Well... basically everything. And nothing. It depends on the government implementing it. Russia was "communist" and failed - because it wasn't really communist. China is pretty damn successful (they're exporting like crazy) because they're implementing it in a lax way. But they're not really "communist" either.
If with "communist", you mean the government described by the original Marx and Engel, forget it: It's not going to happen. It's outdated. We live in a post-industrial society. Information is more important than goods by now. We have machines for that. Marx was hoping for the worker's revolution - the time is WAY
past. 1846 AFAIK was the date that he thought it was going to take place. It's been more than 150 years, and still no "communist revolution" has happened. And the era of industrial communism is virtually over. China maybe, but even they are developing into a more information and services based economy.
If with "communist" you mean an economic system based on the distribution of services and goods to everyone equally, it's not going to work out either. The system is based on trust - trust on the government to implement a policy that will not put their ego in front of the people. So far, I haven't heard of a single government actually implementing this. So really - there's never been a country that has been, economically at least, communist.
Another problem with economic communism is, that you need people to work. No matter what. Be it for information based servives, for industrial labor, for the public sector, whatever. Even in the unlikely case that somehow everyone gets equal pay and equal benefits from the government, it is BOUND to fail - there would be no motivation to work, the economy would slow down to a halt. Also, there's no incentive for investing into new stuff, no incentive for start-ups, no incentive for export.
A compromise between communism and capitalism would be socialism. Socialism, however, HAS failed. History shows that socialistic states (USSR and it's satellite states) do fail. Socialists assume that everyone starts out equally and then does the best from there onwards (i.e. minimum wage, even for people not working). However, it requires constant export and a good balance of trade, or the economy will impoverish itself. Unlike in capitalism, the economy cannot be fully integrated into international markets, because the state controls most of what goes on in the economy, at least on an internal level.
Here's a diagram of my "compromise". It has several flaws though, which I'll get into later.
The f(x) thing is basically a function that takes into account the current internal economic situation, the actual work the consumer has done, and the money available to the government. It will not reach 0, there is a minimum which is paid even IF there is no work done (just enough to keep you off the streets, but little enough to give you motivation to find a job). It also "removes" taxes and the dreadful deadline to fill out your forms, with the government ensuring that there is as little taxation as possible. It's in it's best interest, if not the economy will go sour, people will stop working (no money? HEY... I'm NOT working for nuttin'), there will be no more returns from the companies set up, basically the gov. will be stuck with ~ 1/3 the money in the system, the rest being in the companies and with consumers.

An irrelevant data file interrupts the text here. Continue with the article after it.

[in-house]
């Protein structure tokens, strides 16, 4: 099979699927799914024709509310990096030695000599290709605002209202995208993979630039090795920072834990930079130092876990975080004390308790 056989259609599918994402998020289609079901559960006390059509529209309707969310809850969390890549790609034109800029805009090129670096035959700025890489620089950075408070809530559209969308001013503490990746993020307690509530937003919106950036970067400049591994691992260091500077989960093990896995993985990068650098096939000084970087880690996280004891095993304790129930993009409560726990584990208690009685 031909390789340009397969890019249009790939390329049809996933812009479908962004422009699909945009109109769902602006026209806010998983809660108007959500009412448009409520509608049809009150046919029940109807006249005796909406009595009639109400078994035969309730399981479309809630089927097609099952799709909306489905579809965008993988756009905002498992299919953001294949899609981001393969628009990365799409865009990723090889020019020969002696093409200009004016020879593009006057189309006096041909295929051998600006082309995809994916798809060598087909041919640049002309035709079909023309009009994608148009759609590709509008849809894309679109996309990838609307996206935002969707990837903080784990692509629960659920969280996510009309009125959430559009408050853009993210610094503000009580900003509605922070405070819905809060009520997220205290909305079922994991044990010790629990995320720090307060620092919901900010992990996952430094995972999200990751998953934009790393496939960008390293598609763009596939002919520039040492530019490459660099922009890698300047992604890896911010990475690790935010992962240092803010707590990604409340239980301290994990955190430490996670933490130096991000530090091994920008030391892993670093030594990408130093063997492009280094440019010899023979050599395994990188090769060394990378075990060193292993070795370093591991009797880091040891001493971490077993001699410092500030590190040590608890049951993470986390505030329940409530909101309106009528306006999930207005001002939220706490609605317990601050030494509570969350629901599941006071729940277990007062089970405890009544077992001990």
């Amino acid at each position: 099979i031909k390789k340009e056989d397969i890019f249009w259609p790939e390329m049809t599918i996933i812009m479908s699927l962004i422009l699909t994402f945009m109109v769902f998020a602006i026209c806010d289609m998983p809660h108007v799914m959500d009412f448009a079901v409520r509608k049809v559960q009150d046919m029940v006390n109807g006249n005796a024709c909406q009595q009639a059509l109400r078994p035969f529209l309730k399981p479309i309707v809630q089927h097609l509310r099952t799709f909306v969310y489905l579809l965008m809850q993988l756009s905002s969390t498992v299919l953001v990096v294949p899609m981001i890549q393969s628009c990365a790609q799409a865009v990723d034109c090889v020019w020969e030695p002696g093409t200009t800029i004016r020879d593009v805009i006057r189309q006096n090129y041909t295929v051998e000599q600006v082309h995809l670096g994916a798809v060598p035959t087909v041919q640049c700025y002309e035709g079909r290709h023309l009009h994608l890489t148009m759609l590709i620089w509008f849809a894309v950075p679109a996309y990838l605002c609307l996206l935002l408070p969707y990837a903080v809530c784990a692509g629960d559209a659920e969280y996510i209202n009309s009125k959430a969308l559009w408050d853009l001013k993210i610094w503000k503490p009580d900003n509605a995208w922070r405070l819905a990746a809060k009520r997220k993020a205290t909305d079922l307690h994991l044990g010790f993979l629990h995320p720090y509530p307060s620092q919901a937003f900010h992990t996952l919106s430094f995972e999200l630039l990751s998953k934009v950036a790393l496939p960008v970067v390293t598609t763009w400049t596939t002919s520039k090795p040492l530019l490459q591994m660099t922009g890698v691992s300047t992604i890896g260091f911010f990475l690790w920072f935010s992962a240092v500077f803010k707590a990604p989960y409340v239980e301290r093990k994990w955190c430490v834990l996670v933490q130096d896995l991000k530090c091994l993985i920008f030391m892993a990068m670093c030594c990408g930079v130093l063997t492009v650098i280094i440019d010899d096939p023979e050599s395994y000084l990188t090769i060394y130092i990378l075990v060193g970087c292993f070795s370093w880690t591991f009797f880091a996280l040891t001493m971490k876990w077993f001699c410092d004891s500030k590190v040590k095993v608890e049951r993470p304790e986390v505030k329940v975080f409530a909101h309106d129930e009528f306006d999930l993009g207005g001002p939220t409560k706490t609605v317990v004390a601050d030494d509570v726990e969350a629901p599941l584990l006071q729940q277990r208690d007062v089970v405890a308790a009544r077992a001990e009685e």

- Consumers MUST consume. If they don't... Investment money is lost, or the money stays with the consumer and rots away in a bank vault. Of course, he could also invest into a private firm.
- Here we get the problem of PRIVATE firms which are a major source of cash leakage out of the system. Repossessing them seems a bit harsh, so how about heavier taxes once they reach a certain size?
- There MUST be a good labor market. Employ too little people, and the system crashes, with the government owning all the money. Again, the government creates jobs by investing into start-ups, which brings me to the next point:
- There MUST be a benevolent government. That's the key. If the government goes all egomanic, there's a good chance there will be no more investment, the function is abused (essentially slave labor), deficit.
- The nations must be able to support itself and keep the money in the state. Or, alternatively, a good balance of trade must be present. Otherwise it's the same money cycling all over, with no net growth.
Capitalism is just as bad. If people manage it too much, constrain the banks, make bad choices, keep money out of the cash flow, it's just like the "government" in communism keeping the good stuff to itself. Money has to be kept in flow. Communism kept it behind an iron curtain. Socialism tries to accommodate, but ultimately, it's a cheap compromise relying on the hope that the system won't crash and that there will be export.